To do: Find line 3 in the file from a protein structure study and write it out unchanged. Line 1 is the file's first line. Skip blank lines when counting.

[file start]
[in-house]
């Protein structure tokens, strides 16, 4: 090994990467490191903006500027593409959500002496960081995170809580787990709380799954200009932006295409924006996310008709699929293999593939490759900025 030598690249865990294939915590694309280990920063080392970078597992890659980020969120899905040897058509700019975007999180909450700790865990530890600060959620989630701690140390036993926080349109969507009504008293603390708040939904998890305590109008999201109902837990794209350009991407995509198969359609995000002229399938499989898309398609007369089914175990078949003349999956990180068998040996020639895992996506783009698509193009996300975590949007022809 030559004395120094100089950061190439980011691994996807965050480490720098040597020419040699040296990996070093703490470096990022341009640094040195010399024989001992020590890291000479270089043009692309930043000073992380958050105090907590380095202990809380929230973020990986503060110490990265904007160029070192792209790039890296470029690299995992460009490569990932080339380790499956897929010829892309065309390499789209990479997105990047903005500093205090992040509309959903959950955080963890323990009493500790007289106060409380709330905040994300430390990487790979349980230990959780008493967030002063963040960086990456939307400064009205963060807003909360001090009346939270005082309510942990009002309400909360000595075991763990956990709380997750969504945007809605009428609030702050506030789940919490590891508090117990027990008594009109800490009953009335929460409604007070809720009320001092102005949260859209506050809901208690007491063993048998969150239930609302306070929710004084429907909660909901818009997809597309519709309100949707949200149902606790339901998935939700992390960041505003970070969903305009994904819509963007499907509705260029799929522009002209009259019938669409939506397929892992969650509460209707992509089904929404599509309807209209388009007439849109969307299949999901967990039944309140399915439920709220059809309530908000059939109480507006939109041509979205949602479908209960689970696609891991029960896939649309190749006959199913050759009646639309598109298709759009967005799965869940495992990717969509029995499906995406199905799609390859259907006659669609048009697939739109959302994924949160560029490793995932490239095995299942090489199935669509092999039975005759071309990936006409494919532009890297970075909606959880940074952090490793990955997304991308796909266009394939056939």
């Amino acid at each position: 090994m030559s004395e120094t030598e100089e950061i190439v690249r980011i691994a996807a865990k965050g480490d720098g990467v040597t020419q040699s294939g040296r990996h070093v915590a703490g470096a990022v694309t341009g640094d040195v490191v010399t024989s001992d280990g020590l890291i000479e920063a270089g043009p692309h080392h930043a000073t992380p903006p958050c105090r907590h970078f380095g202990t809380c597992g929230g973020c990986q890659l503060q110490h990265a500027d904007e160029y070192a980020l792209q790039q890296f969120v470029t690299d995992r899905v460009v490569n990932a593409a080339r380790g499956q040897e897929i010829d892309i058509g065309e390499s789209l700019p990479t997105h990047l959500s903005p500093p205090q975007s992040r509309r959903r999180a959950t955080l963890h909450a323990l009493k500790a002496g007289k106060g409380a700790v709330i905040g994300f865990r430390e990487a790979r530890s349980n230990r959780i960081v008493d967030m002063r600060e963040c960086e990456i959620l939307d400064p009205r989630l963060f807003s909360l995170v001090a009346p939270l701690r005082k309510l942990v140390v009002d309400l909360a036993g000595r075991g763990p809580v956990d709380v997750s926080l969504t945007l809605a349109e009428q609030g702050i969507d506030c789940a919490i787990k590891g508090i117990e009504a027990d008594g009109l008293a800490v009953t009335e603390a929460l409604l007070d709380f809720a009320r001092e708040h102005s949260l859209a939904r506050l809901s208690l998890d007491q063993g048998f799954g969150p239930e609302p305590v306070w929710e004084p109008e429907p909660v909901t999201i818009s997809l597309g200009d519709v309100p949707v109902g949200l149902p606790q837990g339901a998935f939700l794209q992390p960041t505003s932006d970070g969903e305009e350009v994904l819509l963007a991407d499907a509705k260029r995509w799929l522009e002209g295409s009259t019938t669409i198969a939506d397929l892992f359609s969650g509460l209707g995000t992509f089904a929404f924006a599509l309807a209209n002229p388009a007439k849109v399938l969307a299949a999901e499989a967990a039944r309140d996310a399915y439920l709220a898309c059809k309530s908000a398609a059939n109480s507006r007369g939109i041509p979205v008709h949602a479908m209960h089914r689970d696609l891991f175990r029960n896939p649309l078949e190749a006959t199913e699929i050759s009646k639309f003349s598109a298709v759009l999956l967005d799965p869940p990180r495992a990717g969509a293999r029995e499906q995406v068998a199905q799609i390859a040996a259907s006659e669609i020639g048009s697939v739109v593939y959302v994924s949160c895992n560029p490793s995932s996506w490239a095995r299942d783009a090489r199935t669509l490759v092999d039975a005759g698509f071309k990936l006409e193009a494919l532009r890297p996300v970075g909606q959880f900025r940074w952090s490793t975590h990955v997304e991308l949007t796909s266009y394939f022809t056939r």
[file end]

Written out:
């Amino acid at each position: 090994m030559s004395e120094t030598e100089e950061i190439v690249r980011i691994a996807a865990k965050g480490d720098g990467v040597t020419q040699s294939g040296r990996h070093v915590a703490g470096a990022v694309t341009g640094d040195v490191v010399t024989s001992d280990g020590l890291i000479e920063a270089g043009p692309h080392h930043a000073t992380p903006p958050c105090r907590h970078f380095g202990t809380c597992g929230g973020c990986q890659l503060q110490h990265a500027d904007e160029y070192a980020l792209q790039q890296f969120v470029t690299d995992r899905v460009v490569n990932a593409a080339r380790g499956q040897e897929i010829d892309i058509g065309e390499s789209l700019p990479t997105h990047l959500s903005p500093p205090q975007s992040r509309r959903r999180a959950t955080l963890h909450a323990l009493k500790a002496g007289k106060g409380a700790v709330i905040g994300f865990r430390e990487a790979r530890s349980n230990r959780i960081v008493d967030m002063r600060e963040c960086e990456i959620l939307d400064p009205r989630l963060f807003s909360l995170v001090a009346p939270l701690r005082k309510l942990v140390v009002d309400l909360a036993g000595r075991g763990p809580v956990d709380v997750s926080l969504t945007l809605a349109e009428q609030g702050i969507d506030c789940a919490i787990k590891g508090i117990e009504a027990d008594g009109l008293a800490v009953t009335e603390a929460l409604l007070d709380f809720a009320r001092e708040h102005s949260l859209a939904r506050l809901s208690l998890d007491q063993g048998f799954g969150p239930e609302p305590v306070w929710e004084p109008e429907p909660v909901t999201i818009s997809l597309g200009d519709v309100p949707v109902g949200l149902p606790q837990g339901a998935f939700l794209q992390p960041t505003s932006d970070g969903e305009e350009v994904l819509l963007a991407d499907a509705k260029r995509w799929l522009e002209g295409s009259t019938t669409i198969a939506d397929l892992f359609s969650g509460l209707g995000t992509f089904a929404f924006a599509l309807a209209n002229p388009a007439k849109v399938l969307a299949a999901e499989a967990a039944r309140d996310a399915y439920l709220a898309c059809k309530s908000a398609a059939n109480s507006r007369g939109i041509p979205v008709h949602a479908m209960h089914r689970d696609l891991f175990r029960n896939p649309l078949e190749a006959t199913e699929i050759s009646k639309f003349s598109a298709v759009l999956l967005d799965p869940p990180r495992a990717g969509a293999r029995e499906q995406v068998a199905q799609i390859a040996a259907s006659e669609i020639g048009s697939v739109v593939y959302v994924s949160c895992n560029p490793s995932s996506w490239a095995r299942d783009a090489r199935t669509l490759v092999d039975a005759g698509f071309k990936l006409e193009a494919l532009r890297p996300v970075g909606q959880f900025r940074w952090s490793t975590h990955v997304e991308l949007t796909s266009y394939f022809t056939r």